Samir Al-Quntar: "If you are asking whether I killed Israelis - I did, Allah
Interviewer: "Including children?"
Samir Al-Quntar: "No. I am proud of this, and Allah willing, I will get the
chance to kill more Israelis. As for the children, that's another story. A
girl was killed during the operation, in the crossfire. In all the
operations that involved capturing Israeli hostages, the hostages were
killed by the bullets of the Israeli forces. In the operation of Dalal
Al-Maghrabi, the [Israelis] fired like crazy on the bus, and killed a large
number of Jewish hostages. In the Ma'alot operation, hostages were taken at
a high school. [The Israelis] used anti-tank missiles to storm the school,
killing many. The same thing happened in my operation. When we fired at
them, in response to their fire, they began shooting in our direction like
crazy. They are the ones who killed the hostages."
Interviewer: "What did you study [while in prison]?"
Samir Al-Quntar: "Social studies and humanities."
Interviewer: "Did you complete your master's degree?"
Samir Al-Quntar: "No. I tried and took six courses, but they stopped it,
saying it was forbidden. Other brothers completed their master's degree, but
they prevented me personally from doing so, for reasons unknown to me."
Interviewer: "Are you considering completing your master's?"
Samir Al-Quntar: "No. Allah willing, I will do a different one."
Interviewer: "In what?"
Samir Al-Quntar: "A master's degree in resistance."
Interviewer: "What form will it take?"
Samir Al-Quntar: "Military..."
Interviewer: "So Samir Al-Quntar is declaring tonight that..."
Samir Al-Quntar: "I've already declared this."
Interviewer: "You declared that you would be a member of the resistance, but
today you are declaring that you will be a resistance fighter, and that you
will carry out military missions for the resistance."
Samir Al-Quntar: "Without the slightest doubt."
Interviewer: "The Islamic resistance?"
Samir Al-Quntar: "Yes."
Interviewer: "Is that a done deal?"
Samir Al-Quntar: "Absolutely, absolutely, absolutely. I say it three
Al-Jazeera TV, July 19, 2008
Samir Al-Quntar: "At 02:00, they asked us to prepare for departure. When we
left, the Israeli media filled the corridor, taking pictures of us. They
wanted us to wear clothes that they brought over. These clothes were so
ridiculous that anybody seeing us wearing them would burst into laughter, no
Interviewer: "What kind of clothes?"
Samir Al-Quntar: "Long underwear..."
Interviewer: "Do you mean pajamas?"
Samir Al-Quntar: "If only they were pajamas... I asked the brothers to wait.
I called the man in charge over and said to him: We will not go out in these
clothes. I gave them back to him. He said it was not his decision, and I
said: So call off the deal. I said: Call off the deal. We are returning to
our cells. He said to me: You've waited 30 years, and now you want to call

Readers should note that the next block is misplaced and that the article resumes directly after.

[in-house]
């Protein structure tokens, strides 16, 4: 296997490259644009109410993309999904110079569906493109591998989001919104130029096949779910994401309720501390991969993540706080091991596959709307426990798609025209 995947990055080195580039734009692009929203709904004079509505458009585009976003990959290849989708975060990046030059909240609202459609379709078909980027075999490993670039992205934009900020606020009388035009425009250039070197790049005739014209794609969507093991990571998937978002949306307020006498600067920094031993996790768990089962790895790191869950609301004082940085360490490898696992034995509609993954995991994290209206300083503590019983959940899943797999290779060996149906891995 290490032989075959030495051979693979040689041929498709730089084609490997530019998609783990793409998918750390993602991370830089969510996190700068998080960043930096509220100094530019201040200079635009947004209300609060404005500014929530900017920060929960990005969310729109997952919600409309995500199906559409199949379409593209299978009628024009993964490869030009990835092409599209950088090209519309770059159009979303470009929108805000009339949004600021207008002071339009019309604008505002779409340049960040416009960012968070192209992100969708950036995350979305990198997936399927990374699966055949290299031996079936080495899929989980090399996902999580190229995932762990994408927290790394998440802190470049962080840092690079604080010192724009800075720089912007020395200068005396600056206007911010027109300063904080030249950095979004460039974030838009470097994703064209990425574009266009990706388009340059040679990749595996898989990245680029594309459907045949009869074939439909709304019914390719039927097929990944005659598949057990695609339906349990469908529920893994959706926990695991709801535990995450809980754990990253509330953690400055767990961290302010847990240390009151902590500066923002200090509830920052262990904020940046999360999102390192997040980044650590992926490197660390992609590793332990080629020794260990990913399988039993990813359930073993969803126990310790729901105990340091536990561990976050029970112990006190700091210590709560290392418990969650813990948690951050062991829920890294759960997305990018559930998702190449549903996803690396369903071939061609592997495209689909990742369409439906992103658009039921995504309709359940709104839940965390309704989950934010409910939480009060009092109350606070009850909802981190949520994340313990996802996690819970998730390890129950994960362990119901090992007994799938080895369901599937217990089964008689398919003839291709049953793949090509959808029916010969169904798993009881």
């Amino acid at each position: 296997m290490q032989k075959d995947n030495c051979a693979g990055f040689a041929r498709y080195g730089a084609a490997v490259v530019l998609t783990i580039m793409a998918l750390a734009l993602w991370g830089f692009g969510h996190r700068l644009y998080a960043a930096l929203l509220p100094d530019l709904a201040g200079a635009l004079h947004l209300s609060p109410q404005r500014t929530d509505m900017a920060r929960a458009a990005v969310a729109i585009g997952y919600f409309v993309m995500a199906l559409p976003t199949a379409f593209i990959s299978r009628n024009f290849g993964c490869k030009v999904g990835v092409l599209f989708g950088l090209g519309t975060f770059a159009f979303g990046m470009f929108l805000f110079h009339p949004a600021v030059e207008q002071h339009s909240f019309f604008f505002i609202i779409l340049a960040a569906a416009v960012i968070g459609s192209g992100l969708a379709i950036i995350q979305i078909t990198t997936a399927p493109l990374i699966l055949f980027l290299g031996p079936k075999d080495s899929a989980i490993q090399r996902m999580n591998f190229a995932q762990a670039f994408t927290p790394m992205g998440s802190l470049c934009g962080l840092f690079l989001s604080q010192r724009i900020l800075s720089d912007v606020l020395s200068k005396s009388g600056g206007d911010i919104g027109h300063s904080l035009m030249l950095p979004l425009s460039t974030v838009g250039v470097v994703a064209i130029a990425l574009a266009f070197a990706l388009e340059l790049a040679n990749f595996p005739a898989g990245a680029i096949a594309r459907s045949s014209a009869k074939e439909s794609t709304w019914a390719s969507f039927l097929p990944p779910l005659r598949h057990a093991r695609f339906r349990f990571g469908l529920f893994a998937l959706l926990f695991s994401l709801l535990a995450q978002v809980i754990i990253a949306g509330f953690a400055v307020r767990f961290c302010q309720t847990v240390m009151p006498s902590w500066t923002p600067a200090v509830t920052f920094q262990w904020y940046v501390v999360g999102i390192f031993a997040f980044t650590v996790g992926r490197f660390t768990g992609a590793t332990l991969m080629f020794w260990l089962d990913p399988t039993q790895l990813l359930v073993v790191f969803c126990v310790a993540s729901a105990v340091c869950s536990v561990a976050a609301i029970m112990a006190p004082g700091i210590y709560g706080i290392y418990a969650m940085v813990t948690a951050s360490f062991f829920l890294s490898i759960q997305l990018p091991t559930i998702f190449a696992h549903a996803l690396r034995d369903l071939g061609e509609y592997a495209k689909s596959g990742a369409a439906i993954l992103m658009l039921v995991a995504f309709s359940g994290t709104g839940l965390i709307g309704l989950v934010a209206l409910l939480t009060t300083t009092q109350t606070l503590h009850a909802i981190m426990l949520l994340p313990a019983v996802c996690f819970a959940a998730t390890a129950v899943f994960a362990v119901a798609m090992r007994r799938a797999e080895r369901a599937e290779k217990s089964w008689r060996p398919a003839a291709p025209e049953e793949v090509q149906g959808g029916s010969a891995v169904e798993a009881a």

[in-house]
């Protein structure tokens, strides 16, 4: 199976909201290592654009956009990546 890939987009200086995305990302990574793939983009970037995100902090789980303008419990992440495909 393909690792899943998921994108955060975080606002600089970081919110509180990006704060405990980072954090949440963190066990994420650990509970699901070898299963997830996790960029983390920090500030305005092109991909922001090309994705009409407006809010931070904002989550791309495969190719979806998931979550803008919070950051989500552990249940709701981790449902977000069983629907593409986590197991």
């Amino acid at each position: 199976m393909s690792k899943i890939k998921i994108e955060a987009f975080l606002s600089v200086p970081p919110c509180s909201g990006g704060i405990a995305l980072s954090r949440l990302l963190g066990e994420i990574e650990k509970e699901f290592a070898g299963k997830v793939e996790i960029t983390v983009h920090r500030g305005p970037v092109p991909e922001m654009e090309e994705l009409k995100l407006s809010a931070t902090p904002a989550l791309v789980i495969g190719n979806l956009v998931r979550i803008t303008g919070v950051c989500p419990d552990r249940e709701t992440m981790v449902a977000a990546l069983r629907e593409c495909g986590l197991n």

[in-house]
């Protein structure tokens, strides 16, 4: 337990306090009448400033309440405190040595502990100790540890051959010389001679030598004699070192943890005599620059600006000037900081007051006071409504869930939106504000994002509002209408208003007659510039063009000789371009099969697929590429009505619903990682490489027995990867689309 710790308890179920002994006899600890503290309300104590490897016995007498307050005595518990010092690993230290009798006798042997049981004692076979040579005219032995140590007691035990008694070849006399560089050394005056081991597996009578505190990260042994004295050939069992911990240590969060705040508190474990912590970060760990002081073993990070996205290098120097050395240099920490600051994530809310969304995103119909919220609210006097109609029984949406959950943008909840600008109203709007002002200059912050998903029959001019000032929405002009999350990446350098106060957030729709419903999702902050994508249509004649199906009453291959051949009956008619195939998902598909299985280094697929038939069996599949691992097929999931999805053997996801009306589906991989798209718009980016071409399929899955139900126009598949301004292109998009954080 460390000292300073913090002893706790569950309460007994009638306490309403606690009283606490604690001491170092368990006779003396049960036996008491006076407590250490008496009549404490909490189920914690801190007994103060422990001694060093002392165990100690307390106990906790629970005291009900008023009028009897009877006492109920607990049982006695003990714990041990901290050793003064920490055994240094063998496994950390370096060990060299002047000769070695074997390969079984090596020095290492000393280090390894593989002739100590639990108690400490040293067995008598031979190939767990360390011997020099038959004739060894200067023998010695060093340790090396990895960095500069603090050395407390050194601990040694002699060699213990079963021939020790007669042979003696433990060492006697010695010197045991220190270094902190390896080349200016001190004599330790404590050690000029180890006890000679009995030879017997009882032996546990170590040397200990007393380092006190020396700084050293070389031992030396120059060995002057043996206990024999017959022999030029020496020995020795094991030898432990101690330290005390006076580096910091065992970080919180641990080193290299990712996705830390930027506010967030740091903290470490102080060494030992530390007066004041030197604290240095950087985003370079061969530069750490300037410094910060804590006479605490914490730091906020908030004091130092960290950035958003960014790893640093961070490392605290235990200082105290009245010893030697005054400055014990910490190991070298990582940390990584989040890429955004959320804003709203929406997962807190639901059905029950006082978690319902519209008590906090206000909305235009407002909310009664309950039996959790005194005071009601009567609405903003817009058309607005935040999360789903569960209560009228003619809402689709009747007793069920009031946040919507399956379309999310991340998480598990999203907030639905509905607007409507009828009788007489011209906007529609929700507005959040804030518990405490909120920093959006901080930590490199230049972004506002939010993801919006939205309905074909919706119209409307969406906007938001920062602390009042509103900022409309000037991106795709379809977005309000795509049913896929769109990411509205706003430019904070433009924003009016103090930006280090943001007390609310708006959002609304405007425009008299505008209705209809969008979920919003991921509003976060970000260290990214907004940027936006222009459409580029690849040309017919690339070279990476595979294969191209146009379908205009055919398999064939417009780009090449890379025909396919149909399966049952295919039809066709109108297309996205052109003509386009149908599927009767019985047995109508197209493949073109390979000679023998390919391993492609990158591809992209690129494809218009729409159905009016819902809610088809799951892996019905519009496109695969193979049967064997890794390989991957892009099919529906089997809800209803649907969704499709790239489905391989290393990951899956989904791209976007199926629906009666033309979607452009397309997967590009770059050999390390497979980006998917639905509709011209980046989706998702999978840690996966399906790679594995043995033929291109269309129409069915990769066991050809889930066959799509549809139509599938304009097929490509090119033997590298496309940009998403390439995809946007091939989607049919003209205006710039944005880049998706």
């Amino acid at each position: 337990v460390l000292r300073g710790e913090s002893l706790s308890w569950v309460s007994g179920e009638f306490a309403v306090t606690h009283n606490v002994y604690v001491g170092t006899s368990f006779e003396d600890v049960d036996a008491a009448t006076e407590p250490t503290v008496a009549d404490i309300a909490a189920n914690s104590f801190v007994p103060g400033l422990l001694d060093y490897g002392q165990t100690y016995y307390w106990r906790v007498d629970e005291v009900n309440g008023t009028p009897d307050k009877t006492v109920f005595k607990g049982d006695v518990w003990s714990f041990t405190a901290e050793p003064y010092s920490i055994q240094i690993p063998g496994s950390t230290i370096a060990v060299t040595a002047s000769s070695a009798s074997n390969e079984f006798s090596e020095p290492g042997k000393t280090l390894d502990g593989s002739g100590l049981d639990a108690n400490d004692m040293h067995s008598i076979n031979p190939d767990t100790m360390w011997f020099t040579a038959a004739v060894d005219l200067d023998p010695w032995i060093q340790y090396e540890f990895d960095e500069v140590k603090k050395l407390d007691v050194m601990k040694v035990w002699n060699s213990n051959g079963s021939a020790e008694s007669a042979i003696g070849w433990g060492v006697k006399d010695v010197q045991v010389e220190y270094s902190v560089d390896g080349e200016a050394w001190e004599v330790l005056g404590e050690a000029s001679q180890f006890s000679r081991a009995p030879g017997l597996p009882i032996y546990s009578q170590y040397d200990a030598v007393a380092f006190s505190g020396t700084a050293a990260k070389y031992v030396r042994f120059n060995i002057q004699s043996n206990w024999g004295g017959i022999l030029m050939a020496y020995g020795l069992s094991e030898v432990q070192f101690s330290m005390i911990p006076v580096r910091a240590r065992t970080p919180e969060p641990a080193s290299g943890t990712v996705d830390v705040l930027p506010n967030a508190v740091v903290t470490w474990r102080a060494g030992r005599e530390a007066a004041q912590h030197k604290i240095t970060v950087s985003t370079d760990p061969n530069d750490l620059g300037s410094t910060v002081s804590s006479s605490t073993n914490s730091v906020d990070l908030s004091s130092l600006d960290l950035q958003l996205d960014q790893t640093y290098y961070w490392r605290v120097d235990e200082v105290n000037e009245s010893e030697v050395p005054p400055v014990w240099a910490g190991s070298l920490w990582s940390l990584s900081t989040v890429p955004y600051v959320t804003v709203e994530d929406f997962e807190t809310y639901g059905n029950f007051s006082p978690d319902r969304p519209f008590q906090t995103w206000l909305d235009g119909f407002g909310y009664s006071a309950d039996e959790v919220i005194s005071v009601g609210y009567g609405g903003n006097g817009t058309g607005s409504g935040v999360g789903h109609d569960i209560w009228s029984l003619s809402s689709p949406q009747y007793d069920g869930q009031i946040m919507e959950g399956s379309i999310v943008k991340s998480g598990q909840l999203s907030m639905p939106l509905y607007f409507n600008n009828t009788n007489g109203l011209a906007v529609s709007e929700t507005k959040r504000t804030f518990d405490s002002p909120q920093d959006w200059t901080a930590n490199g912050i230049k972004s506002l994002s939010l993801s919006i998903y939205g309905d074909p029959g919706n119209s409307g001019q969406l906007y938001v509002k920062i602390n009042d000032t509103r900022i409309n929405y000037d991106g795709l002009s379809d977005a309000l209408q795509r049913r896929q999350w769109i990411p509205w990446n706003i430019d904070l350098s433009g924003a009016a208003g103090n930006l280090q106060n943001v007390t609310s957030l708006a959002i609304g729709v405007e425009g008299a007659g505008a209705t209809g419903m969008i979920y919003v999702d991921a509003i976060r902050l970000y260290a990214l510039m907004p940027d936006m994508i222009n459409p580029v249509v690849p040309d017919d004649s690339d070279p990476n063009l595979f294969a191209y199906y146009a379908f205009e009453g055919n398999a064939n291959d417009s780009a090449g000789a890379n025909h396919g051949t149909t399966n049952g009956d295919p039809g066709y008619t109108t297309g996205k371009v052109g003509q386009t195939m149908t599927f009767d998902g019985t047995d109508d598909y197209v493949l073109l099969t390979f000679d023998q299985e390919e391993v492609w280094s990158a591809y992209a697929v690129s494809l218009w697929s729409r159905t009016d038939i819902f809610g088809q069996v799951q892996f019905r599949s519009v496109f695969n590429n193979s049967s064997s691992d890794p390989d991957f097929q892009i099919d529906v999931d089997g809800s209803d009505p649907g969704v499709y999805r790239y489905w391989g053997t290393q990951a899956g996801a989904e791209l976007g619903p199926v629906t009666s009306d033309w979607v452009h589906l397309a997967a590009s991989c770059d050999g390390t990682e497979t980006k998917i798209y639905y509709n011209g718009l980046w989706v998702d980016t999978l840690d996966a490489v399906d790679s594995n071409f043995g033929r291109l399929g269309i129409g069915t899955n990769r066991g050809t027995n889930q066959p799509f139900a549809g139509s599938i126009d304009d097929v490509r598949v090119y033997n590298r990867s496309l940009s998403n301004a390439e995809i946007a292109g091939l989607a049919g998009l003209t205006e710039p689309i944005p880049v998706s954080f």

off the deal over this? I said to him: Yes. They started making calls, and
then the warden came. I said to him: I want you to call off the deal
immediately. We are returning to our cells. He had told me there was a
decision that we must wear these clothes. I told him that we have maintained
our honor for 30 years, and we refuse to be humiliated in the last half
hour. When they realized we were serious about this, they started making
calls, and eventually, they backed down. Then we left in a long convoy..."
Interviewer: "So you defeated them even at the last minute."
Samir Al-Quntar: "Yes."
Interviewer: "To the best of your knowledge, who made the decision to
Samir Al-Quntar: "The decision was made by a senior officer, who was the
head of the research division of military intelligence. His name is Amos
Gilad. Today he is a very influential advisor, and his decisions are passed
easily in the Defense Ministry - the Zionist Ministry of War. He made the
decision, and I think it has political backing. As for me, I vow to make
them pay the price for my martyrdom in advance."
Interviewer: "Brother Samir, we would like to celebrate your birthday with
you. You deserve even more than this. I think that 11,000 prisoners - if
they can see this program now - are celebrating your birthday with you.
Happy birthday, brother Samir."
Samir Al-Quntar: "Thank you."
Interviewer: "Go ahead... There is a picture here... If the camera can show
this... Let's cut it... Does the camera show this clearly or not? We have a
picture here... This is the sword of the Arabs, Samir. Don't cut the
picture, cut on the side."
Samir Al-Quntar: "Here's Abu Qassam [Marwan Barghouti]."
Interviewer: "Marwan is here."
Samir Al-Quntar: "Abu Qassam is here with Ahmad Sa'dat. That's our prison
Interviewer: "This one?"
Samir Al-Quntar: "Yes."
Interviewer: "What is the warden's name?"
Samir Al-Quntar: "His name is... Never mind."
Interviewer: "This is when you were released. Here you are with Wafiq Safa."
Samir Al-Quntar: "Yes, this is Wafiq Safa. This is the most beautiful
picture - with Hassan Nasrallah. This is the most beautiful picture. There
cannot be anything more beautiful. Me and the secretary-general - the most
beautiful picture of me ever taken."